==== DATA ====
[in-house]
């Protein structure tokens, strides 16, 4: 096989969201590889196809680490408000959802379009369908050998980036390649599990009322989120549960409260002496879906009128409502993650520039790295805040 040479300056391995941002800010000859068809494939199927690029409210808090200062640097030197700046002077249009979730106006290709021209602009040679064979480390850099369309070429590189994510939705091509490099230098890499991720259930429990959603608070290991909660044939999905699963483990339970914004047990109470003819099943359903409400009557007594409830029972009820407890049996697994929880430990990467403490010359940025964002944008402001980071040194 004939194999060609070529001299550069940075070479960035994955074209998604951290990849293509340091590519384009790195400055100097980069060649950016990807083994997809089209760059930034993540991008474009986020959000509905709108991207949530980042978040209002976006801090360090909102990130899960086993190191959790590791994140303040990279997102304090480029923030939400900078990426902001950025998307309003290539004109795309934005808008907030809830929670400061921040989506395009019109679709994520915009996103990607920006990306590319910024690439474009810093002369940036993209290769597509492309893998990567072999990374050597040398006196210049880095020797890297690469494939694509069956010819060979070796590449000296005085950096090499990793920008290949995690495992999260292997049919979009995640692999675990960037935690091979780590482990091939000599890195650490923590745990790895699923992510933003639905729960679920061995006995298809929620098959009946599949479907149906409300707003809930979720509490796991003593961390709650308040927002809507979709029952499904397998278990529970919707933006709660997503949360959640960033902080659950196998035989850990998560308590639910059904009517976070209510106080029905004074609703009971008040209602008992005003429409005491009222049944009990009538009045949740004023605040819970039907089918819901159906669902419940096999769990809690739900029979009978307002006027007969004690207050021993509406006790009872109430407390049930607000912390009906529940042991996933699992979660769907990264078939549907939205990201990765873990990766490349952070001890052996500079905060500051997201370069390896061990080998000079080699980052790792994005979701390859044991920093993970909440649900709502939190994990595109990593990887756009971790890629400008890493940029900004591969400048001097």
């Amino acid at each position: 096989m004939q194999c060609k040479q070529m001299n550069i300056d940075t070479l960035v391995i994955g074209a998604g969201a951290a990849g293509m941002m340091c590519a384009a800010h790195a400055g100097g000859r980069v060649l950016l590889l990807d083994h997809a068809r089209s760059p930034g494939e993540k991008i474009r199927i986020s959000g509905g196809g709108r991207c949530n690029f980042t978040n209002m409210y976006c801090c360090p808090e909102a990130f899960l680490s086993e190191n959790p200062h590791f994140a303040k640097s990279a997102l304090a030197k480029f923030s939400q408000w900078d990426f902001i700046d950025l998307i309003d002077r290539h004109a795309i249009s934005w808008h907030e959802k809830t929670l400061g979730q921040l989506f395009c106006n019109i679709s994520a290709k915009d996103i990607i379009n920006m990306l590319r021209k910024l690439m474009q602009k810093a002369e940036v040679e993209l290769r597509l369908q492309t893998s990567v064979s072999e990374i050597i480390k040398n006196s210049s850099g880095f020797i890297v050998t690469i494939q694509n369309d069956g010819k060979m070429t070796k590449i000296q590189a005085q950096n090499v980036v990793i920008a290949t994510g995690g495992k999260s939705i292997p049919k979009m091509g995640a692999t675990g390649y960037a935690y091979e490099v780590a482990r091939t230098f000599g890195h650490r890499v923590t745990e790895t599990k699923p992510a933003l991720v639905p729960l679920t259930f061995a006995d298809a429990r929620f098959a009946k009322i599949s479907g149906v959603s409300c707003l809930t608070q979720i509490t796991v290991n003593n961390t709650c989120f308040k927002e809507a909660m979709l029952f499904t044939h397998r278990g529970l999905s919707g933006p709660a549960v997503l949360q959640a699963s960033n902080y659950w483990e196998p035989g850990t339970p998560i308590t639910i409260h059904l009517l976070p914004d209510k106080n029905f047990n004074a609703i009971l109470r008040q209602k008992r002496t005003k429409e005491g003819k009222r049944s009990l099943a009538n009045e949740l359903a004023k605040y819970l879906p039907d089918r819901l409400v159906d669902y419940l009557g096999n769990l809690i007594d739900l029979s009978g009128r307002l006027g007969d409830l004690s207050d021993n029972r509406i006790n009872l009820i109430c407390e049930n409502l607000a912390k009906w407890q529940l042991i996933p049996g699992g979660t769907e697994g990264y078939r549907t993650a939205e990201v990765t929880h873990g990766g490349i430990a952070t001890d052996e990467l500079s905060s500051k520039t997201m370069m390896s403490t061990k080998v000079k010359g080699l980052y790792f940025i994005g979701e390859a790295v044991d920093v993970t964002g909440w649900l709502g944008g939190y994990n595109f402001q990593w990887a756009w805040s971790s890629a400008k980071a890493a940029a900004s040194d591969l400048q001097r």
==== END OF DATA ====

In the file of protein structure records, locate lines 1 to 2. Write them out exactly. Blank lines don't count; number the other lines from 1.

[in-house]
């Protein structure tokens, strides 16, 4: 096989969201590889196809680490408000959802379009369908050998980036390649599990009322989120549960409260002496879906009128409502993650520039790295805040 040479300056391995941002800010000859068809494939199927690029409210808090200062640097030197700046002077249009979730106006290709021209602009040679064979480390850099369309070429590189994510939705091509490099230098890499991720259930429990959603608070290991909660044939999905699963483990339970914004047990109470003819099943359903409400009557007594409830029972009820407890049996697994929880430990990467403490010359940025964002944008402001980071040194 004939194999060609070529001299550069940075070479960035994955074209998604951290990849293509340091590519384009790195400055100097980069060649950016990807083994997809089209760059930034993540991008474009986020959000509905709108991207949530980042978040209002976006801090360090909102990130899960086993190191959790590791994140303040990279997102304090480029923030939400900078990426902001950025998307309003290539004109795309934005808008907030809830929670400061921040989506395009019109679709994520915009996103990607920006990306590319910024690439474009810093002369940036993209290769597509492309893998990567072999990374050597040398006196210049880095020797890297690469494939694509069956010819060979070796590449000296005085950096090499990793920008290949995690495992999260292997049919979009995640692999675990960037935690091979780590482990091939000599890195650490923590745990790895699923992510933003639905729960679920061995006995298809929620098959009946599949479907149906409300707003809930979720509490796991003593961390709650308040927002809507979709029952499904397998278990529970919707933006709660997503949360959640960033902080659950196998035989850990998560308590639910059904009517976070209510106080029905004074609703009971008040209602008992005003429409005491009222049944009990009538009045949740004023605040819970039907089918819901159906669902419940096999769990809690739900029979009978307002006027007969004690207050021993509406006790009872109430407390049930607000912390009906529940042991996933699992979660769907990264078939549907939205990201990765873990990766490349952070001890052996500079905060500051997201370069390896061990080998000079080699980052790792994005979701390859044991920093993970909440649900709502939190994990595109990593990887756009971790890629400008890493940029900004591969400048001097």